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The Abiding Optimism of Chabad Emissaries in Africa

Ninety-year old professor living in Kenya wraps tefillin for first time

In a colorful artisan’s village nestled in the plains adjacent to the Nairobi National Park, a 90-year-old Jewish man recites the Shema prayer every night. Dr. Eric Krystall, born in South Africa, has dedicated his life to promoting social justice through education, first as a member of the anti-apartheid movement, then at historically black universities in the United States, and for the last five decades in Kenya, where he founded a movement to use puppetry to create awareness of key social and health issues.

Krystall, who earned his doctorate in population studies and sociology, stayed connected to his Jewish heritage by traveling each year from his home in Kitengela on the Athi-Kapiti plains south of Nairobi, to services at the Nairobi Hebrew Synagogue, but this year, a broken leg prevented his attendance, so his adult son, Paul, a yoga teacher on Kenya’s east coast, represented him. As the synagogue, established in 1904, does not have a permanent rabbi, two visiting Chabad rabbinical students, Mendel Plotkin of Toronto and Mendel Banon of Montreal, both 21, conducted services

When Paul told the visiting students about his father’s situation, they arranged to visit him after the holiday. “According to the map, Kitengela seemed to be about a 50 minute drive away,” says Plotkin. The trip turned out to be twice as long as expected, with multiple twists and turns on rough dirt roads and prolonged delays for sheep crossings.

They finally arrived at the home of Dr. Krystall and his wife, Nani Croze, a stained glass artist and muralist who founded Kitengela Glass in 1981, training local artisans in the craft and creating a magical village of mosaics, sculptures, and various forms of glass art. Their household includes dogs, horses, camels, exotic birds, and other creatures.

Jewish-themed art in Kitengela Village, Kenya

Krystall, whose autobiography, Swimming Through Life: The Abiding Optimism of an African Development Worker, is about his work creating social transformations in Africa, was excited to see the young rabbinical students. “It wasn’t quite what I expected,” he says. “Usually the rabbis who are sent to conduct the High Holiday services are older, with long beards. These young men were quite refreshing, and it was fun. They sang and danced, and one of them enjoyed riding our camel.”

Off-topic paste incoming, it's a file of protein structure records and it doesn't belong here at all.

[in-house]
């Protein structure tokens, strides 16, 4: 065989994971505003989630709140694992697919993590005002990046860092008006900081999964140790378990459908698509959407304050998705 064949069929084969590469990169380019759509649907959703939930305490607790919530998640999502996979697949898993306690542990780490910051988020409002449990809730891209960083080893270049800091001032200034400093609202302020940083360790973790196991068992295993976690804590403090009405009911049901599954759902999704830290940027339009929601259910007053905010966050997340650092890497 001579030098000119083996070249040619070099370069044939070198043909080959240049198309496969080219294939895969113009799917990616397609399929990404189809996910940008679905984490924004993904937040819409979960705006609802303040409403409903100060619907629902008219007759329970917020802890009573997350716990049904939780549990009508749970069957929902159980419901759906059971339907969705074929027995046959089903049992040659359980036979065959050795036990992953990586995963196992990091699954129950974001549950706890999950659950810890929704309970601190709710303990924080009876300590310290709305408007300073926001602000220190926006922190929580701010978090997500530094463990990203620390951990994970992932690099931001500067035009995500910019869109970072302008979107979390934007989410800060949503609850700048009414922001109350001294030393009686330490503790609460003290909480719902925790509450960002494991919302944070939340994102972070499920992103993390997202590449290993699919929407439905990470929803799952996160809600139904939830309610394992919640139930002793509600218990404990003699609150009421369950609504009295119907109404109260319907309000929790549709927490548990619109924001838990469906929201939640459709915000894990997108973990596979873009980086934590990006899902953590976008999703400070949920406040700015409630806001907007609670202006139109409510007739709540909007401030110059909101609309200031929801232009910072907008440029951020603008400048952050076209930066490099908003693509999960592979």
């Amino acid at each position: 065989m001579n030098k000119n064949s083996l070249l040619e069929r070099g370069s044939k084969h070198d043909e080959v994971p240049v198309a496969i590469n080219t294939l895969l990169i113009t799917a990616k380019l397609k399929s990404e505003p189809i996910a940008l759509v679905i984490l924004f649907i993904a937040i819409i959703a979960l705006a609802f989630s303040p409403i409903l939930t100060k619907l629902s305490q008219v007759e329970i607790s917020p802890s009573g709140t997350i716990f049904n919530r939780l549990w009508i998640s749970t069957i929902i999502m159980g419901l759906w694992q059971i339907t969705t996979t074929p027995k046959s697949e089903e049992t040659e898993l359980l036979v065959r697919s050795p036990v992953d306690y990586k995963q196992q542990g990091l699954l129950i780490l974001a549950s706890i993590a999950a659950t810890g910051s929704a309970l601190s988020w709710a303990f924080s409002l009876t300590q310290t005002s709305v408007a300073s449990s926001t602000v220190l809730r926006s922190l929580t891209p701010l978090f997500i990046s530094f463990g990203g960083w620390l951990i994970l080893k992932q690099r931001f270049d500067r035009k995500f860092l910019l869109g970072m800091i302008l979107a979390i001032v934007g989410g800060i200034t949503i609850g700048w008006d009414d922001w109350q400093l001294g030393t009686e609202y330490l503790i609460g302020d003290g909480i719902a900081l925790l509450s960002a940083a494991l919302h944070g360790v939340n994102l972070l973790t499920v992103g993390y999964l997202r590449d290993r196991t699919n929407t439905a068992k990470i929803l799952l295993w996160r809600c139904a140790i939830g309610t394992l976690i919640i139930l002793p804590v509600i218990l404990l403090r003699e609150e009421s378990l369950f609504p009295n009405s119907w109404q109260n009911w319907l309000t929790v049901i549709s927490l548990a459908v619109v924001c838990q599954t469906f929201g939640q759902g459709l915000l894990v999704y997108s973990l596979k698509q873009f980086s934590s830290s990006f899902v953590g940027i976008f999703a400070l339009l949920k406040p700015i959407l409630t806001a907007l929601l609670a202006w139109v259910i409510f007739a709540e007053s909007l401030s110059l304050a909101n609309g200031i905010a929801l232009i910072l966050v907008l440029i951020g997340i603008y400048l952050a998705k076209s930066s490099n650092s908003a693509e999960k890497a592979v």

Growing up in South Africa, Krystall and his parents were affiliated with Reform Judaism, which had arrived in the country when he was a young boy. His bar mitzvah at age 13 did not include tefillin. “I knew about tefillin, but we had never used them. When the two Mendels discovered I had never put on tefillin, they put them on me, and we celebrated a sort of second bar mitzvah,” he says.

Wrong Turn or Right Turn?

“The young men told me they wanted to meet every Jew in Kenya,” said Krystall. So they welcomed the “wrong” turns they took on on their way to Krystall’s home as providential. On one of these detours, they encountered a young man who works in the Hungarian embassy. His mother, he told them, is Jewish, but that was about all he could say about his affiliation with Judaism. After chatting a while, he appreciated the opportunity to wrap tefillin for the first time.

Rabbi Shlomo Bentolila, who established Chabad-Lubavitch of Central Africa (CLCA) in 1991 and lives in Kinshasa, Democratic Republic of Congo, is responsible for dispatching pairs of visiting rabbis throughout Central Africa. “These emissaries positively impact these communities by creating an exciting Jewish ambiance and a strong and visible Jewish presence,” he said. “Chabad is on good terms with the Nairobi community,” he added. “We work together with the heads of the community and send visiting rabbis for almost every holiday.”

Bentolila was pleased—but not surprised—to hear about Banon and Plotkin’s encounters with Krystall and other Jewish people in isolated areas. “Living out here, it’s not the first time I have heard stories like this.” CLCA covers 13 countries in Africa: Democratic Republic of Congo, Congo Republic, Nigeria, Ghana, Angola, Namibia, Gabon, Ivory Coast , Kenya, Uganda, Ethiopia, Mali, and Senegal.

Prolonged delays for sheep crossings en route to to Kitengala

Rabbinical students Mendy Banon and Mendy Plotkin wrap tefillin on a member of the Hungarian consulate in Nairobi 


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